Woe is me

I clearly lost hold of my senses the day I allowed myself to be seduced by an offer for a ridiculously cheap subscription to US Weekly. I think I used the excuse that I could find blogging matter in its trashy contents. At least, that’s the defense I offered to my husband and daughters, and I’m sticking with it. So it’s time for me to dive into the tawdry depths.

What I’ve noticed after three weeks is that even the ads in US seem cheesier and less polished than in other magazines. Maybe I’m just letting the content influence me, I don’t know … but for example, this one certainly didn’t impress me:
Yep, along with “sneak peak” as a misspelling that betrays the user’s ignorance of the meaning of the term, “woah” is sad evidence that its users are unaware of the meaning of “whoa.” Worse yet, the word’s entry in Wordnik is sad evidence that people also don’t know the difference between “whoa” and “woe.”
One thing’s for sure though: “woah” is always wrong.

Let me get this straight …

So I’ll get 36 hours of protection if I use it every 12 hours over a day and a half? 48 if I use it every 12 hours over two days? I think all I’m going to get from this is reinforcement of my multiples of twelve. I can’t stop looking at this bottle and thinking there’s something wrong about this assertion; is anyone else similarly troubled? 

Beer here

Colorado is a mecca for beer drinkers, and we are committed, along with friends in Boulder and here in the Denver burbs, to visiting as many brewpubs as possible. Don’t worry – there’s always a designated driver, and it’s usually me, as I have zero tolerance for the stamina this pub crawling requires.

This past weekend we tried some Boulder-area breweries, and weren’t disappointed. Our favorite, for a repeat performance, was Avery Brewing Company. Their Eremita III, a “sour ale without the training wheels,” was a revelation. (Hey, the driver allows herself a few tastes!) At Asher Brewing, we enjoyed a spirited game of darts along with beers that bore green-themed names as a tribute to their organic brewing: Greenade, Green Monstah, Green Bullet, and Green Lantern, to name a few.
My favorite on the humor front was Golden City Brewery – not for its name, which merely indicates its location (Upslope, another one we stopped at, wins my name prize of the evening – and damn good beer too), but rather for its slogan, with its clever nod to its much larger neighbor in picturesque Golden:
That reads “The Second Largest Brewery in Golden.” (Apologies – I’m just learning how to use my iPhone camera.) The casual, dreadlock-wearing crowd at Golden City was definitely the antidote to the corporate behemoth a few blocks away. Cheers!
The fall pub crawl returns to Denver; stay tuned.

June Birchbox

Visiting parents and in-laws on both coasts has significantly cut into my blogging time in the past two weeks, not to mention getting the time I’ve spent exercising my credit cards to get the kids ready for camp. So my apologies – I know you’ve all been waiting breathlessly for the June Birchbox report, and here it is.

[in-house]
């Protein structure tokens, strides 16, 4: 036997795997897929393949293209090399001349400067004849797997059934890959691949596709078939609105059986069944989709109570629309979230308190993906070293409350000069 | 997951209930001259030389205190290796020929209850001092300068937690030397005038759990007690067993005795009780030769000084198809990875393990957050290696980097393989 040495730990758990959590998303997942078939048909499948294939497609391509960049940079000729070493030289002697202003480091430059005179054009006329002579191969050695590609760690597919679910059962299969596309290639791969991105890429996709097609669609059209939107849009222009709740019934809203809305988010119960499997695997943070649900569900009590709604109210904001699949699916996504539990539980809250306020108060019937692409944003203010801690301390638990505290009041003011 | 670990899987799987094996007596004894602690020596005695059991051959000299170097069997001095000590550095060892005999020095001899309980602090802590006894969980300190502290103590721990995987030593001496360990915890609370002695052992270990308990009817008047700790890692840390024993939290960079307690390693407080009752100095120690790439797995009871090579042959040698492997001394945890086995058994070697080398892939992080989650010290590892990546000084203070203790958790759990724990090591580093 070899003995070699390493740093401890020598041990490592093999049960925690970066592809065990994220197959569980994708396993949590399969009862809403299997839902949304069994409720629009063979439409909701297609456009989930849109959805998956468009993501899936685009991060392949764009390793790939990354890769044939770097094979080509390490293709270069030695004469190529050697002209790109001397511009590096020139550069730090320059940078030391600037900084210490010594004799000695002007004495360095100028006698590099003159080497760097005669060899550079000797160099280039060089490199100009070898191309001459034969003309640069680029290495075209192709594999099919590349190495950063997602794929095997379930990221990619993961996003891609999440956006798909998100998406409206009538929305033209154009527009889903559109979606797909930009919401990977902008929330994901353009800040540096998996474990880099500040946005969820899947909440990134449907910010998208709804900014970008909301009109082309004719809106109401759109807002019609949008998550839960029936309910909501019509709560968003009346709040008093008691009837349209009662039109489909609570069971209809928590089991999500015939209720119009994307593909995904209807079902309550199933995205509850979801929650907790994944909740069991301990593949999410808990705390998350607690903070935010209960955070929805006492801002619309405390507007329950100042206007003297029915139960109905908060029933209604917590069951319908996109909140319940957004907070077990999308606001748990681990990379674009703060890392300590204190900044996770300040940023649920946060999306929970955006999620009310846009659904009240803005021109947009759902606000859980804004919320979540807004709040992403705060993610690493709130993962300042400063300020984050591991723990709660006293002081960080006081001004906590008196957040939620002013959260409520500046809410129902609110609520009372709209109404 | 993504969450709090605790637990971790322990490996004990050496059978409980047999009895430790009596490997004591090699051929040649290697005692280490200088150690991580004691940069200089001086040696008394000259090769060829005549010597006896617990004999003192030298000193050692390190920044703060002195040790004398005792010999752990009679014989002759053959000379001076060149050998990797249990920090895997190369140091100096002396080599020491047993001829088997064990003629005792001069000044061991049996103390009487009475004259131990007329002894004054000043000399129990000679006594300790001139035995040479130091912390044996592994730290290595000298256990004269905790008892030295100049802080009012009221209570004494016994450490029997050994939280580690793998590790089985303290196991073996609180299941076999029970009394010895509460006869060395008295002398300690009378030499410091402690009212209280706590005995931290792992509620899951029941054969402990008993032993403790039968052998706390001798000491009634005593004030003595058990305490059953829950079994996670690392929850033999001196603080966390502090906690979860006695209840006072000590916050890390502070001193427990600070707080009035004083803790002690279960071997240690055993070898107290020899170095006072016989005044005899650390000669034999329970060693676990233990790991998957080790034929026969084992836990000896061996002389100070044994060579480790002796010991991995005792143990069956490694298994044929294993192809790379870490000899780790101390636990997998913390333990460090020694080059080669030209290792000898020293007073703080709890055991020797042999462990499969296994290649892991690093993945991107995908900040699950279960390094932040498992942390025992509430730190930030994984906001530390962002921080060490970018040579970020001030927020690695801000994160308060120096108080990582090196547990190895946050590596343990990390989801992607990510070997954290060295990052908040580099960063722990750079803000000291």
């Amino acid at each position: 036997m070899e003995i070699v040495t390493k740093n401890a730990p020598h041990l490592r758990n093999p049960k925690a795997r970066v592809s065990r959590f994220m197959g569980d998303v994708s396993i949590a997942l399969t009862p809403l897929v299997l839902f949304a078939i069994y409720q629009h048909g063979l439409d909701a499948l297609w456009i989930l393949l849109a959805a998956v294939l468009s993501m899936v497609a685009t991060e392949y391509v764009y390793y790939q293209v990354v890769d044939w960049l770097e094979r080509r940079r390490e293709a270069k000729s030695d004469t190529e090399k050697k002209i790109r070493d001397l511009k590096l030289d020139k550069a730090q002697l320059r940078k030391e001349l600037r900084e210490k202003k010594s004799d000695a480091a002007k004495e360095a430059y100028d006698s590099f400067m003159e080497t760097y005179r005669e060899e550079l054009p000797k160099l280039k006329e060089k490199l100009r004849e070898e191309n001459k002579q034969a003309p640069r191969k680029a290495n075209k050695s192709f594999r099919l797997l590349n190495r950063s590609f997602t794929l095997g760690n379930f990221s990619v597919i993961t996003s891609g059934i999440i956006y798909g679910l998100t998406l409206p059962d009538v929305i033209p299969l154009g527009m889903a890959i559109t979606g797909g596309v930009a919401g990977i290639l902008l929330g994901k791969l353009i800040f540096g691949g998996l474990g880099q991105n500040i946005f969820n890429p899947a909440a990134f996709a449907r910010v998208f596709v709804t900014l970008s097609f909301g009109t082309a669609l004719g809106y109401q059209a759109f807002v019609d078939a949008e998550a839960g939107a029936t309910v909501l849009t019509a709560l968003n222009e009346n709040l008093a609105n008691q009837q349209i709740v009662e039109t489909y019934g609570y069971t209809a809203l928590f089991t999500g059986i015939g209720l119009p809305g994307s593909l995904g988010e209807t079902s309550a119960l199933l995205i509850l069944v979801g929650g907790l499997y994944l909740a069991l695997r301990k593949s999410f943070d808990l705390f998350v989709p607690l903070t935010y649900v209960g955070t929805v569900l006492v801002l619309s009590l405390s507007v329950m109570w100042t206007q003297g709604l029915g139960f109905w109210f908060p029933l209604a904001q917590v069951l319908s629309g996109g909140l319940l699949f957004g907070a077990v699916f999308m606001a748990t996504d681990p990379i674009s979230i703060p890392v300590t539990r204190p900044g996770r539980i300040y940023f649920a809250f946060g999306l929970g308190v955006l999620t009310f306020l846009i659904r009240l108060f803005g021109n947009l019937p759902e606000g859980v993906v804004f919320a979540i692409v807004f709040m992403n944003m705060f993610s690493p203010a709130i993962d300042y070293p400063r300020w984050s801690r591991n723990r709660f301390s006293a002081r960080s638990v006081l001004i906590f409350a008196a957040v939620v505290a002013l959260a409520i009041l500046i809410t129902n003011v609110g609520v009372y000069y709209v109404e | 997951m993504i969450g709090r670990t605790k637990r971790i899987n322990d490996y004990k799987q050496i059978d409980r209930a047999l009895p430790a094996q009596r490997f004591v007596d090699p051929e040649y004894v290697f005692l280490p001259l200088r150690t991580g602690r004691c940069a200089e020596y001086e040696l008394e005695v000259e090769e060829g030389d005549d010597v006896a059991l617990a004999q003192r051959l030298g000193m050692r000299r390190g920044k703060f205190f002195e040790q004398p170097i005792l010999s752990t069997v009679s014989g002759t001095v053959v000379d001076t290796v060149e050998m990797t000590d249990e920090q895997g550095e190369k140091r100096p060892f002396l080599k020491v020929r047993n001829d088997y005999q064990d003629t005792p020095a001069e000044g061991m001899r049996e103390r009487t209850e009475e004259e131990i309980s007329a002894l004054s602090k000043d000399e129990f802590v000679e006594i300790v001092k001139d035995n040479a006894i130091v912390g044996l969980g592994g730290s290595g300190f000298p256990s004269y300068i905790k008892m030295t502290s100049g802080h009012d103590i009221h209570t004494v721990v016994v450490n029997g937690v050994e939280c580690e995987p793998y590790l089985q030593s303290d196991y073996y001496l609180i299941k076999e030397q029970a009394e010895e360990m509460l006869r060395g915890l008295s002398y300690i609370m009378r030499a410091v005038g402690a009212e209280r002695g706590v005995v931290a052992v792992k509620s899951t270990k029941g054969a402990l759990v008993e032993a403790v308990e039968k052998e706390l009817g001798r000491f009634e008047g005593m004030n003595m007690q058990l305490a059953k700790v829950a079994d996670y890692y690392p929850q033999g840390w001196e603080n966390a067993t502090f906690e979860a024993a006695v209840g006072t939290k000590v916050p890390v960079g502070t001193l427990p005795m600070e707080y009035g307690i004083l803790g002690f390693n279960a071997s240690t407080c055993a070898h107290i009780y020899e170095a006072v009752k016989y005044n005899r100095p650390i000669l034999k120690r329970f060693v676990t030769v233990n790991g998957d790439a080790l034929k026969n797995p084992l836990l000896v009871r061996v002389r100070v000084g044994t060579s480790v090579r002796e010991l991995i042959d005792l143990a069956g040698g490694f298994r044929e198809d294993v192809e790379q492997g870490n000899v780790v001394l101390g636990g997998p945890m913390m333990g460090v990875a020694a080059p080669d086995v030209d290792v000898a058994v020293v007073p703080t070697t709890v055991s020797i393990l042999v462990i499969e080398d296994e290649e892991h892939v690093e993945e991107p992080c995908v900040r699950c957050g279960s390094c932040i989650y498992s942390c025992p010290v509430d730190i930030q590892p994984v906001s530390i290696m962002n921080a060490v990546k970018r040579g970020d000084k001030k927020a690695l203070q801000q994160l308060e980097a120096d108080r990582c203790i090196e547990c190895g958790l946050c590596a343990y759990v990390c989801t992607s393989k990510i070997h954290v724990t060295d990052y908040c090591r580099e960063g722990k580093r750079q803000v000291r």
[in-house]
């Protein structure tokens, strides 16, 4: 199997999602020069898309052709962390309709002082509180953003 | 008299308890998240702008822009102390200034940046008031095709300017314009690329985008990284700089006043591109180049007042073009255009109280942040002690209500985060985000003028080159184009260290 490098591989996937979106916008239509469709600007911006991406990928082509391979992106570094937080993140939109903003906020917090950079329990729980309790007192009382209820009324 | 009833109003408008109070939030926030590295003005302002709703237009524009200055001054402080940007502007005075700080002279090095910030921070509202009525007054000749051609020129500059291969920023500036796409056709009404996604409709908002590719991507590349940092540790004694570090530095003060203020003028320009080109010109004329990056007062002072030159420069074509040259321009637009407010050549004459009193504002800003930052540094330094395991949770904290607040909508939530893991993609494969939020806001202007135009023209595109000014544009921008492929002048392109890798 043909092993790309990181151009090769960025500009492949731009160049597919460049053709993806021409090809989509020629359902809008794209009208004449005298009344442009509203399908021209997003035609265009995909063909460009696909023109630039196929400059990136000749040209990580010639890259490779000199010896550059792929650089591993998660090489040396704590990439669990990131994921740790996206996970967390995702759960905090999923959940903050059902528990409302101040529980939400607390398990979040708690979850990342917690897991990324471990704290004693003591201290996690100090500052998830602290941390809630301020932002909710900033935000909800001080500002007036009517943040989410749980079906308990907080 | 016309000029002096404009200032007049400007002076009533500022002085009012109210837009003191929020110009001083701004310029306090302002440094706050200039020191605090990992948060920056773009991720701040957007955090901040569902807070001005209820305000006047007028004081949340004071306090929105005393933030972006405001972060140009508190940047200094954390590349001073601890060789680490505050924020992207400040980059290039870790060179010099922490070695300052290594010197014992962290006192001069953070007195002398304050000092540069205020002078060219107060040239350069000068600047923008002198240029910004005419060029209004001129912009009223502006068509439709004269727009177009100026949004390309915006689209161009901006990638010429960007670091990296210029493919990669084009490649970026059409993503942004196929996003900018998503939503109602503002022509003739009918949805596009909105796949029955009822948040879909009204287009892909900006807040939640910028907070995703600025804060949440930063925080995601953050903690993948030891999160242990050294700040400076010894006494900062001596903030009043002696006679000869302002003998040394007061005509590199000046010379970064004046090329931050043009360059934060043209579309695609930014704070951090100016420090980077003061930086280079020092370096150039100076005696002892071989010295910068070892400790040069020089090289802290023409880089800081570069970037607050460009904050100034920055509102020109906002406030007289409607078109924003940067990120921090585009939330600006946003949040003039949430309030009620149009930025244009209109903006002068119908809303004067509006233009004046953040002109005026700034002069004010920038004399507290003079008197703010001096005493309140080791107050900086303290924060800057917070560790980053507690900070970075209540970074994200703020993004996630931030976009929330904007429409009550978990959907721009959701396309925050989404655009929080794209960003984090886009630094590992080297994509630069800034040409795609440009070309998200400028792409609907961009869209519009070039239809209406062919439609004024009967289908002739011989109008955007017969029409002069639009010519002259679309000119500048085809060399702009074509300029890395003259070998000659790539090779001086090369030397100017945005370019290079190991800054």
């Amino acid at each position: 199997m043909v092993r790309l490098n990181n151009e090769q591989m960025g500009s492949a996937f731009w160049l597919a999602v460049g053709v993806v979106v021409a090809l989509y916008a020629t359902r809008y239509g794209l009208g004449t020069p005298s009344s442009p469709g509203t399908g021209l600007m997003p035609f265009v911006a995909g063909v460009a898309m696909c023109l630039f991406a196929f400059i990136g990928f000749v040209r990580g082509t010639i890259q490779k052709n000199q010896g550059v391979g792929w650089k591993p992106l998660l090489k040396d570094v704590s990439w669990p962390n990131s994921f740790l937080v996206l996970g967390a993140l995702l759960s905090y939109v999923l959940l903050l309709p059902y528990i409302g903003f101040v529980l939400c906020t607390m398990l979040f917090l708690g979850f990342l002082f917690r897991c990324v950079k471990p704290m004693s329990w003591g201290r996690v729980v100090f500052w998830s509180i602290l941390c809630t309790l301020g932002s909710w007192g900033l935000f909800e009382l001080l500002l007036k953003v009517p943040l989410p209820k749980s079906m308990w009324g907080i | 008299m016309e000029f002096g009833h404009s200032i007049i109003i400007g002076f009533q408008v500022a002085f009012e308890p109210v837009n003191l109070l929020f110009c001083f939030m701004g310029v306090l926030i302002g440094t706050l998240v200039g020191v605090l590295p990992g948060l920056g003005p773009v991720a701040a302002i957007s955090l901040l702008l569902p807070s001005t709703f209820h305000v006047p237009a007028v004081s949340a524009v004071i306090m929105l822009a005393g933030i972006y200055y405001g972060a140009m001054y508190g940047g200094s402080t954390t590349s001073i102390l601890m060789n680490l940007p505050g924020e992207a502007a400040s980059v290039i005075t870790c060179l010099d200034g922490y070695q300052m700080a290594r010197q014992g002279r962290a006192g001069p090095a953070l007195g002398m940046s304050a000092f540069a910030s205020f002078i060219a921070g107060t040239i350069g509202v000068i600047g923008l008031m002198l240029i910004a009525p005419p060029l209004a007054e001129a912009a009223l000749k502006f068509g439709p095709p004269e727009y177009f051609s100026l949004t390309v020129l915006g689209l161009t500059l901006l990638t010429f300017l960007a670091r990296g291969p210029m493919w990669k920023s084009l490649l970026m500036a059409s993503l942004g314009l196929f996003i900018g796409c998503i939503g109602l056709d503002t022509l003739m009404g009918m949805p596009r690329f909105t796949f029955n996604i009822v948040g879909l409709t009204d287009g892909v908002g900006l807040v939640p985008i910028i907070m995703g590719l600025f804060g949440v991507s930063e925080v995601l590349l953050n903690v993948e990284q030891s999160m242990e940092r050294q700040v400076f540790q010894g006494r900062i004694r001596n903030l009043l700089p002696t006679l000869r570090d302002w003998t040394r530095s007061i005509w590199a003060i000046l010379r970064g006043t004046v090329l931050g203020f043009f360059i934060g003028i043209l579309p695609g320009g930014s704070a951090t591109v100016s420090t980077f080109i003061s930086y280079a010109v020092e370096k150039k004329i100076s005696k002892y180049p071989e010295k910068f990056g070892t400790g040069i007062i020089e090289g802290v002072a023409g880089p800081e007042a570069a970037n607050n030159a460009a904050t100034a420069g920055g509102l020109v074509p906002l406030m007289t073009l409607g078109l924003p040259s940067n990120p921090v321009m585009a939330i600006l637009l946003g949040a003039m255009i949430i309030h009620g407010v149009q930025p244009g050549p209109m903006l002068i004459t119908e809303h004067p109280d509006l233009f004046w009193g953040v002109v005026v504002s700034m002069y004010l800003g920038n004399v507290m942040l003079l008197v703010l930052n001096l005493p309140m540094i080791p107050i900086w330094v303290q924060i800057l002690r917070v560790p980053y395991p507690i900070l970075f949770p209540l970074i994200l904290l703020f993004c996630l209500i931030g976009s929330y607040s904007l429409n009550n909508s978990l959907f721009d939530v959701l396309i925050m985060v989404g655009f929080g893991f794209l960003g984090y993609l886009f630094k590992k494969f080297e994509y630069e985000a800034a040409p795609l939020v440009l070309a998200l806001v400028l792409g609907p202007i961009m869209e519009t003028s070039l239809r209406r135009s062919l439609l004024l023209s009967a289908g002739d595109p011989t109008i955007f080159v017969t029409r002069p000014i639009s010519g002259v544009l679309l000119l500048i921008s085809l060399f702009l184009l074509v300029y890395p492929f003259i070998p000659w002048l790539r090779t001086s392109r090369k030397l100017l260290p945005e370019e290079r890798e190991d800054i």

The theme this month is, appropriately enough, Jet Set. I can’t say I disagree with their statement that “every June we still get giddy about dusting off our suitcases and planning an itinerary” – that’s what I’ve been doing in quadruplicate for this summer. And these items will actually all come in handy for my upcoming travels.
First, we have this:
Not particularly exciting on the naming front, but always useful.
Next, a name I really like: 
Stainiac – suggestive and protectable, and I even like the “hint of tint for cheeks and lips” line; it’s very catchy. And it does indeed work as a nice hint of lipcolor. And the house mark for this product – theBalm is a lot cheekier (!) when you say it aloud than when you just read it.
Stila is a well-established brand with a solid name, and this product looks like something that will be a valued addition to my travel kit:
A repeat offender rears its head: 
Yes, it’s Juliette Has a Gun perfume. And their website still contains some hilariously nonsensical language. For example, “Juliette Has a Gun est un electron libre dans le monde de la parfumerie.” And I’m not sure a bullet-shaped perfume dispenser is going to impress the folks at the TSA with its owner’s originality …
And finally, the “lifestyle extra”:
The “tili bag” for your liquids at the airport. I could draw on a plain Ziploc bag, no?
Happy trails and travels for the summer!

Tongue nor heart Cannot conceive nor name thee!

I would continue with “The attempt and not the deed Confounds us,” but this deed confounds me as well:

Other thoughts? “Infirm of purpose”? “Leave no rubs or botches in the work”? Macbeth is generally viewed as Shakespeare’s bloodiest tragedy, so it’s causing me some major cognitive dissonance when it’s juxtaposed with the flowery background and “Decorate your life … ” tagline – not to mention the PINK!
Google informs me that Macbeth is also the name of a shoe and apparel company. While I’m still not convinced it’s a mark that says “buy me,” this company’s website and the mood it conveys are anything but cheerful; indeed, some of their t-shirts bear downright foreboding graphics. So I’d say the shoes win the battle of the Macbeths.
H/t to my now-rising high school junior for finding this gem!